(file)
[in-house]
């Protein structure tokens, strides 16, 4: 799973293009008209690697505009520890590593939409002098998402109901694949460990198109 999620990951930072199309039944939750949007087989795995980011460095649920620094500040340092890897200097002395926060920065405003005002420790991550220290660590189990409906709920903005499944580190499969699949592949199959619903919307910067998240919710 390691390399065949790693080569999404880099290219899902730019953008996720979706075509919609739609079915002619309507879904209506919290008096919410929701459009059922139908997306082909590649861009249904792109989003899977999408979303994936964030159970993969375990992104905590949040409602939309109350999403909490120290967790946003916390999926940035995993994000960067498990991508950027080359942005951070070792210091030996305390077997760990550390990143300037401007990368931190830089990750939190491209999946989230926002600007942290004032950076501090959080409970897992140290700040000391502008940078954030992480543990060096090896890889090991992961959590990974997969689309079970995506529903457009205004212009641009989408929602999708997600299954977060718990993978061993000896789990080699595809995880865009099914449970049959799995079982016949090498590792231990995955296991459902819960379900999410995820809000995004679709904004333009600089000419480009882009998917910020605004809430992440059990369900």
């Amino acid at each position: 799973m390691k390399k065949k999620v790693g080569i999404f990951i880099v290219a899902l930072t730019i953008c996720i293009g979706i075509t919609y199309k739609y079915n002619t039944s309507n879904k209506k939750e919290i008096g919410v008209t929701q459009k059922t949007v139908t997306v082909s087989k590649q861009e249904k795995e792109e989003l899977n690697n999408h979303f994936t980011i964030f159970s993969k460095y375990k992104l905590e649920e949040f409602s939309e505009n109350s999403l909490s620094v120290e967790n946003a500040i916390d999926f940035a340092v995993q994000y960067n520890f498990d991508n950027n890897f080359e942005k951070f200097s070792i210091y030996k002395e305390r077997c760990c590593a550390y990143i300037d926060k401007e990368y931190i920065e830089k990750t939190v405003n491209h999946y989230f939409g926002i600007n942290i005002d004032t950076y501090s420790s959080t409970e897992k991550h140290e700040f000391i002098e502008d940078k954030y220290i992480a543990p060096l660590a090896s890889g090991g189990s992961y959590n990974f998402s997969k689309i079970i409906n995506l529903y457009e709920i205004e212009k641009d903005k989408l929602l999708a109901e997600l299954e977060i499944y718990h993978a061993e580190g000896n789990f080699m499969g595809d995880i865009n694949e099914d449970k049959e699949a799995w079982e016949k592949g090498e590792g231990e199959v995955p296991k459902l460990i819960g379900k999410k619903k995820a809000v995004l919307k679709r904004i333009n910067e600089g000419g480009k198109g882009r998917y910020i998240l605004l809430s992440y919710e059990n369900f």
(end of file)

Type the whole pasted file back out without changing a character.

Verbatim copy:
[in-house]
């Protein structure tokens, strides 16, 4: 799973293009008209690697505009520890590593939409002098998402109901694949460990198109 999620990951930072199309039944939750949007087989795995980011460095649920620094500040340092890897200097002395926060920065405003005002420790991550220290660590189990409906709920903005499944580190499969699949592949199959619903919307910067998240919710 390691390399065949790693080569999404880099290219899902730019953008996720979706075509919609739609079915002619309507879904209506919290008096919410929701459009059922139908997306082909590649861009249904792109989003899977999408979303994936964030159970993969375990992104905590949040409602939309109350999403909490120290967790946003916390999926940035995993994000960067498990991508950027080359942005951070070792210091030996305390077997760990550390990143300037401007990368931190830089990750939190491209999946989230926002600007942290004032950076501090959080409970897992140290700040000391502008940078954030992480543990060096090896890889090991992961959590990974997969689309079970995506529903457009205004212009641009989408929602999708997600299954977060718990993978061993000896789990080699595809995880865009099914449970049959799995079982016949090498590792231990995955296991459902819960379900999410995820809000995004679709904004333009600089000419480009882009998917910020605004809430992440059990369900």
């Amino acid at each position: 799973m390691k390399k065949k999620v790693g080569i999404f990951i880099v290219a899902l930072t730019i953008c996720i293009g979706i075509t919609y199309k739609y079915n002619t039944s309507n879904k209506k939750e919290i008096g919410v008209t929701q459009k059922t949007v139908t997306v082909s087989k590649q861009e249904k795995e792109e989003l899977n690697n999408h979303f994936t980011i964030f159970s993969k460095y375990k992104l905590e649920e949040f409602s939309e505009n109350s999403l909490s620094v120290e967790n946003a500040i916390d999926f940035a340092v995993q994000y960067n520890f498990d991508n950027n890897f080359e942005k951070f200097s070792i210091y030996k002395e305390r077997c760990c590593a550390y990143i300037d926060k401007e990368y931190i920065e830089k990750t939190v405003n491209h999946y989230f939409g926002i600007n942290i005002d004032t950076y501090s420790s959080t409970e897992k991550h140290e700040f000391i002098e502008d940078k954030y220290i992480a543990p060096l660590a090896s890889g090991g189990s992961y959590n990974f998402s997969k689309i079970i409906n995506l529903y457009e709920i205004e212009k641009d903005k989408l929602l999708a109901e997600l299954e977060i499944y718990h993978a061993e580190g000896n789990f080699m499969g595809d995880i865009n694949e099914d449970k049959e699949a799995w079982e016949k592949g090498e590792g231990e199959v995955p296991k459902l460990i819960g379900k999410k619903k995820a809000v995004l919307k679709r904004i333009n910067e600089g000419g480009k198109g882009r998917y910020i998240l605004l809430s992440y919710e059990n369900f």